King Street in Newtown reportedly follows an old Aboriginal track that led (and still leads, via Prince’s Highway) south to the western shores of Botany Bay, while Broadway and Parramatta Rd follow a historic path west.


When Europeans established themselves in the bay known as Warrane (Sydney Cove), there were an estimated two dozen Indigenous clans of around 25-60 members each across the Sydney region - now known as the Eora peoples. Between them they spoke 7 dialects of the endemic Dharug language group - the Gadigal spoke Biyal-biyal.


Gadigal people of the coastal region were katungal (‘sea people’), primarily reliant on tidal river and harbour foods. These they gathered along the shoreline or hauled from the waters (Indigenous people inland who hunted and trapped animals were known as paienbera ‘tomahawk people’).

The men skewered their prey with garrara (barbed-end spears) and the women caught them with narrami (nets) and burra (fish hooks made from shells). Fish were often caught from nowie (bark canoes) and cooked fresh in the boats on hot coals atop clay slabs.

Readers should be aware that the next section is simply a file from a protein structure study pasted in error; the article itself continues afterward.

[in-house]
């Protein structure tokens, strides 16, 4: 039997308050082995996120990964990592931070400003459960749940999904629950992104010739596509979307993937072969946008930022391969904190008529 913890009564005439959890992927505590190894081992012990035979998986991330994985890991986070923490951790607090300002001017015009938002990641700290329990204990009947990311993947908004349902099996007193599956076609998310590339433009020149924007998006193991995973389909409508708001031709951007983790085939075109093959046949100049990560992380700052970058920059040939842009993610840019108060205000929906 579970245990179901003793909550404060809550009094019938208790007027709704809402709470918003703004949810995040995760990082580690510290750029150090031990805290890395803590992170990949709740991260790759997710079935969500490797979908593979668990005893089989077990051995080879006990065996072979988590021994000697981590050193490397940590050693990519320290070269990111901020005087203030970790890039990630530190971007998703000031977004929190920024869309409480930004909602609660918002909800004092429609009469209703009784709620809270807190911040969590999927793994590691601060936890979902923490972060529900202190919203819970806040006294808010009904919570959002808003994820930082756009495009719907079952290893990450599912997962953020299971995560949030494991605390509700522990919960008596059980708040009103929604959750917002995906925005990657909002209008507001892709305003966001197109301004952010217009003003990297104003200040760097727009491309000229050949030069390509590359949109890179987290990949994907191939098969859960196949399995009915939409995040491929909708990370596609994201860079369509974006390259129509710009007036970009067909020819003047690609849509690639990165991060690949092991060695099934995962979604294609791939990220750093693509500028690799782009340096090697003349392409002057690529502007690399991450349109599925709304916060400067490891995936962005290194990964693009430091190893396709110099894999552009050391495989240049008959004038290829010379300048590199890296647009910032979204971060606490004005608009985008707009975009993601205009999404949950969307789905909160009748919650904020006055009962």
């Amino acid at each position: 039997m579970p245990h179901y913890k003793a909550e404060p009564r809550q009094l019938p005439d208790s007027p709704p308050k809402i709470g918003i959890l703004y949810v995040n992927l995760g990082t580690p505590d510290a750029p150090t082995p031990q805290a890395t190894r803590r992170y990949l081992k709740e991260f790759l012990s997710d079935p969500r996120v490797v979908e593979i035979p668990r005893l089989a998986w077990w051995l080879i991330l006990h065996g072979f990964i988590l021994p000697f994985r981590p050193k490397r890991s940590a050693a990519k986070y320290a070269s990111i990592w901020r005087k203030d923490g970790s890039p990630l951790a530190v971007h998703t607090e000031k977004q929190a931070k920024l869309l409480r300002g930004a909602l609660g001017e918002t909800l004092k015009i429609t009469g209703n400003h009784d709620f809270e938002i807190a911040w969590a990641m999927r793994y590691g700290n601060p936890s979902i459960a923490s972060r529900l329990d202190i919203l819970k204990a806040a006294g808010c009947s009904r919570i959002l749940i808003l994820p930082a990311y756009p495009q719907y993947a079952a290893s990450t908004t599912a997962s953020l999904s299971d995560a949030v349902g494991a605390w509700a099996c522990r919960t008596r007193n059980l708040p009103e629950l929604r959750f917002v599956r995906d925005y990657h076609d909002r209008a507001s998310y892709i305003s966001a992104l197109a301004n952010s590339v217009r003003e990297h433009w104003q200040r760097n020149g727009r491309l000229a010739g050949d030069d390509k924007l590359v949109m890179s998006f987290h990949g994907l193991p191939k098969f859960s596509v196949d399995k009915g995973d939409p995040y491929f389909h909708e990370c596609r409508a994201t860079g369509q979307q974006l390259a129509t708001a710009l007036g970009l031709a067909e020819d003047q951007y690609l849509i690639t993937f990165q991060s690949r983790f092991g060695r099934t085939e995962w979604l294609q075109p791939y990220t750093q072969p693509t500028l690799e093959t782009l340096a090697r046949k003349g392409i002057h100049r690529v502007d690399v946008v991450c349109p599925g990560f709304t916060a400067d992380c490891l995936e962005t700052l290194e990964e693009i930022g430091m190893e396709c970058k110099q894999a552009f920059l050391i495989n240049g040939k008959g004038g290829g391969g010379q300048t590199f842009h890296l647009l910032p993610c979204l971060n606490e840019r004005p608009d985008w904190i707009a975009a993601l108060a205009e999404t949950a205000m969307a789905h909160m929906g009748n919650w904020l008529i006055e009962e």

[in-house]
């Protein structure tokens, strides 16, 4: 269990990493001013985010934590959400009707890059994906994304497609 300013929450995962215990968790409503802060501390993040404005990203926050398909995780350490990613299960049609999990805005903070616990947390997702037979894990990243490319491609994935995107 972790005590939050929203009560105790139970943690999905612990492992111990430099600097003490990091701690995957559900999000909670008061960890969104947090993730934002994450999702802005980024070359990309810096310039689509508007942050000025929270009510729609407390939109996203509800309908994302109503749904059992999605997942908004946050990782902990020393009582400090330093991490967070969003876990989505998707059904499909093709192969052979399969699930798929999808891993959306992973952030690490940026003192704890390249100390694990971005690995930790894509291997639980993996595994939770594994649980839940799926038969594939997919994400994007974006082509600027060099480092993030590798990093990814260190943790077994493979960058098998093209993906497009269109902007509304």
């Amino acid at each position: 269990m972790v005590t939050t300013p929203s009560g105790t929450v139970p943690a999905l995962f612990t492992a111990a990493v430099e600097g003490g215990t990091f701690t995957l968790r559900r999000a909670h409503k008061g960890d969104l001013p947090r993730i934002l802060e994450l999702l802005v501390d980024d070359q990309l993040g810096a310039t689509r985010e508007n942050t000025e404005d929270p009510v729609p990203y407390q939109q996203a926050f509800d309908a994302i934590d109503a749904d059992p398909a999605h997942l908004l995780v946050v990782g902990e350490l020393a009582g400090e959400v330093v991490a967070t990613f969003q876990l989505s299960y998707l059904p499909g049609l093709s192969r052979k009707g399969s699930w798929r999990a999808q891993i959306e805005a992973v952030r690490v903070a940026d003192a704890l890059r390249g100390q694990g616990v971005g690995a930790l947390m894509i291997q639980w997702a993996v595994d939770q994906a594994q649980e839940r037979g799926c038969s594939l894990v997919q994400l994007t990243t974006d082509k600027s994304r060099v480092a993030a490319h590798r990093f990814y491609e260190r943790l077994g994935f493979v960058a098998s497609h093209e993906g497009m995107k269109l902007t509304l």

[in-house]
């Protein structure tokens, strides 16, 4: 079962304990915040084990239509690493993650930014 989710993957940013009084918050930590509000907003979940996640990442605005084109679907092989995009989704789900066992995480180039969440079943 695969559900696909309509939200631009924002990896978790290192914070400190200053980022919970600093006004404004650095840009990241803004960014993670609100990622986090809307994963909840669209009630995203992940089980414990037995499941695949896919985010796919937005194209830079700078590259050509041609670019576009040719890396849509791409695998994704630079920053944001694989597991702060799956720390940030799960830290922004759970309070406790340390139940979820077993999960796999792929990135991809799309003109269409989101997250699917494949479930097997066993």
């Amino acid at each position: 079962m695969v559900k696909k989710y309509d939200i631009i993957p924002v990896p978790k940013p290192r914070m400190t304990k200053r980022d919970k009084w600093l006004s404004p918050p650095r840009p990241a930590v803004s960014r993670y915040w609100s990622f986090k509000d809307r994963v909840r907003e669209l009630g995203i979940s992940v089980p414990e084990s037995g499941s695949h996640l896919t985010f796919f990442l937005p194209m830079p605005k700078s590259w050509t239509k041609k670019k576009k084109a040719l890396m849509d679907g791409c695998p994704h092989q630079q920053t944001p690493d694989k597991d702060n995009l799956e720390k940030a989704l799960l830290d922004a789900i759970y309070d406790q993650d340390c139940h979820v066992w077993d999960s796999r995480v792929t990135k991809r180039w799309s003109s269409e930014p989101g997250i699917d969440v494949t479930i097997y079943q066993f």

Prime fishing spots were typically marked with fish, whale and sea creature petroglyphs carved into sandstone on the shoreline, communicating favourable marine prey or tribal totems to others via ancient symbols, which were maintained by designated clan stewards.

"Botany Bay 1812" engraving by John Eyre

Indigenous people in nowie and along the shore.


In April 1789, a smallpox epidemic had a catastrophic impact on the Aboriginal peoples of Sydney and beyond. There’s a high probability Indigenous peoples were deliberately infected, perhaps by rogue Marines. Witnesses later claimed that the Indigenous inhabitants at Balmoral Beach, from where the contagion began and spread, accepted blankets from the British printed with red stripes and a crown – the same as Royal Navy blankets of the era.